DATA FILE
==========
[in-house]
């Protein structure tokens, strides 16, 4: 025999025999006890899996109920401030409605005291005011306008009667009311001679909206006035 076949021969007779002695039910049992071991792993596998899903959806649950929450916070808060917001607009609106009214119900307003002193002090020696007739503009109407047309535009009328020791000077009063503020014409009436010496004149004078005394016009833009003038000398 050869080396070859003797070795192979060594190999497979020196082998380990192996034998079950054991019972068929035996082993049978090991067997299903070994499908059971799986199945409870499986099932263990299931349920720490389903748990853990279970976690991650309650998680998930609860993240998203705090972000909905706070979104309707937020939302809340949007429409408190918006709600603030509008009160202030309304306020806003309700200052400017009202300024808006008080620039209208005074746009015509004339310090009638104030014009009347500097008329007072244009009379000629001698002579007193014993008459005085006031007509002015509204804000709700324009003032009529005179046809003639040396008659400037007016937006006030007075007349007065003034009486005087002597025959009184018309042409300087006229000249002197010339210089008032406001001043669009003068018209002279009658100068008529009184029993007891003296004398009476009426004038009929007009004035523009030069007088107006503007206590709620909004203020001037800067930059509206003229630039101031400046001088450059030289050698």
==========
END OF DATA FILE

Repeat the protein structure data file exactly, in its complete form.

[in-house]
């Protein structure tokens, strides 16, 4: 025999025999006890899996109920401030409605005291005011306008009667009311001679909206006035 076949021969007779002695039910049992071991792993596998899903959806649950929450916070808060917001607009609106009214119900307003002193002090020696007739503009109407047309535009009328020791000077009063503020014409009436010496004149004078005394016009833009003038000398 050869080396070859003797070795192979060594190999497979020196082998380990192996034998079950054991019972068929035996082993049978090991067997299903070994499908059971799986199945409870499986099932263990299931349920720490389903748990853990279970976690991650309650998680998930609860993240998203705090972000909905706070979104309707937020939302809340949007429409408190918006709600603030509008009160202030309304306020806003309700200052400017009202300024808006008080620039209208005074746009015509004339310090009638104030014009009347500097008329007072244009009379000629001698002579007193014993008459005085006031007509002015509204804000709700324009003032009529005179046809003639040396008659400037007016937006006030007075007349007065003034009486005087002597025959009184018309042409300087006229000249002197010339210089008032406001001043669009003068018209002279009658100068008529009184029993007891003296004398009476009426004038009929007009004035523009030069007088107006503007206590709620909004203020001037800067930059509206003229630039101031400046001088450059030289050698």